Category Archives: youth

WHAT DEMOCRACY MEANS TO US?

 

A SEMINAR ON DEMOCRACY IN EAST ASIA BY MEMBERS OF PEACE EAST ASIA

 

 

PRODUCED BY:

PEACE EAST ASIA

WITH THE SUPPORT OF

THE ASIA INSTITUTE

 

 AI logo small

Participants:

 

Discussion Members:

Jingyu GAO  (China)

LeoYao LU  (China)

Myeongsu Ryu TODA  (ROK)

Sunny Chan Yiu LAM  (HK)

Shi Pong LEE  (HK)

Yumiko SHIMOGAKI  (Japan)

 

Moderator:

Emanuel Pastreich (United States)

(Director, The Asia Institute)

 

(Based on a series of discussions held on October 5, November 15, November 22, and December 6, 2014)

 

 

Opening Remarks by Emanuel Pastreich (United States)

This seminar presented us with a valuable opportunity to learn about each other, and also to learn about our own perspectives and our own biases. We came to the question of democracy, and specifically the case of Hong Kong, with a general impression the issue based on how we saw it presented in the media. But in fact that are many aspects of politics in Hong Kong and of democracy today that we do not understand all that well. The very term “democracy” is not a given like “tomato” or “oxygen” but rather a vague term subject to an infinite number of interpretations. The value of this effort by youth from many different countries to create a platform for an honest and non-political discussion about the important issues of our age is critical to our future and it is an honor to be here today for this event.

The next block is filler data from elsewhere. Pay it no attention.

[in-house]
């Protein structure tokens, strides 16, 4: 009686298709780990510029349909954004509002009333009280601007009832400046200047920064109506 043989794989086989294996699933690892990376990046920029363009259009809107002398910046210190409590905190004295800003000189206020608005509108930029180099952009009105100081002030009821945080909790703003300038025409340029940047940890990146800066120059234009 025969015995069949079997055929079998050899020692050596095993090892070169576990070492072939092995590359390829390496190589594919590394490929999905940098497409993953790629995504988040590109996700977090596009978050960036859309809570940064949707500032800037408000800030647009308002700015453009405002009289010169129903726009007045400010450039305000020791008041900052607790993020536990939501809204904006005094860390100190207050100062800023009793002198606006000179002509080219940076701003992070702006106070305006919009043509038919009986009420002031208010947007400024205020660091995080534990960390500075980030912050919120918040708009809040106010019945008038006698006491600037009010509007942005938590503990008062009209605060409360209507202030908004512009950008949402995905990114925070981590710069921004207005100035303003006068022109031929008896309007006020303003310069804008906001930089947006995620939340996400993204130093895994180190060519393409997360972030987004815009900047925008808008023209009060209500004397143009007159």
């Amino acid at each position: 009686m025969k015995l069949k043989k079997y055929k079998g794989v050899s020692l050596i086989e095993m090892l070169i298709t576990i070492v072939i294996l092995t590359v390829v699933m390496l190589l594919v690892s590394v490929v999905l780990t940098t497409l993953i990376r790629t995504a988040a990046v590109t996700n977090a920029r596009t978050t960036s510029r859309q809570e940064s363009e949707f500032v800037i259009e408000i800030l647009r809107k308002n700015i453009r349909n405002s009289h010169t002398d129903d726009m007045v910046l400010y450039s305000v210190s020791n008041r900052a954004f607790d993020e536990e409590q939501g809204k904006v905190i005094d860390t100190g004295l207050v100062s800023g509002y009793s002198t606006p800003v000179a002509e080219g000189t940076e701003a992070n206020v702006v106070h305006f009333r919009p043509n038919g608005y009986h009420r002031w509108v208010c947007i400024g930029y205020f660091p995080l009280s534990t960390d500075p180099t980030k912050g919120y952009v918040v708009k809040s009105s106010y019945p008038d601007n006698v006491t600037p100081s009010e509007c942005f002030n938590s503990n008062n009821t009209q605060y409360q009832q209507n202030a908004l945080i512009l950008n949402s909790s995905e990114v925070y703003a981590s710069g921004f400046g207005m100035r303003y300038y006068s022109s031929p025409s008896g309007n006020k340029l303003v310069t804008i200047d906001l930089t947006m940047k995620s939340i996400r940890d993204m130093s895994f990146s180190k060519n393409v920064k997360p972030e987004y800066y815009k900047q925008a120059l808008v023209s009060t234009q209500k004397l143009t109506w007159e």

I was struck by the sincerity of the questions raised and the care of the responses given in the course of this discussion. There was a sincerity that was striking about the discussion and I was touched by the clear desire of the students to understand the problems in Hong Kong in a larger context. By extending their discussion to all of Asia, and avoiding a narrow definition of democracy, they have opened the way to a constructive dialog that will extend to the rest of Asia, and to the world.

Youth in Hong Kong are facing incredible pressures. They face economic pressures related to the breakdown of the economic system that supported their parents; political pressures related to the immense influence that other nations have on Hong Kong because of its links to global capital; social pressures related to an aging society and the profound alienation among young people today. Read more of this post

Korean Comics for Kids: “Surviving Climate Change”

One of the most remarkable comics that I have seen of late comes from the “Survival ” (살아남기) series published by I-Seum. This comic, “Surviving Climate Change” explains in considerable detail, with reference to scientific data, the process of climate change.  The “Survival” series includes several quite powerful comics that blend relevant facts with an entertaining narrative.

“Surviving Climate Change” is notable in that it draws the attention of children to the concrete challenges we face. Such writing for children is absolutely critical in our age as they will be the ones who will struggle with the consequences of our decisions.

The comic is divided into three sections. A humorous, slightly slapstick, dialog between the protagonists, a crisis that the protagonists encounter that brings them face to face with the consequences of climate change and a more detailed description, including actual photographs and statistics, that supports the arguments made in the comic.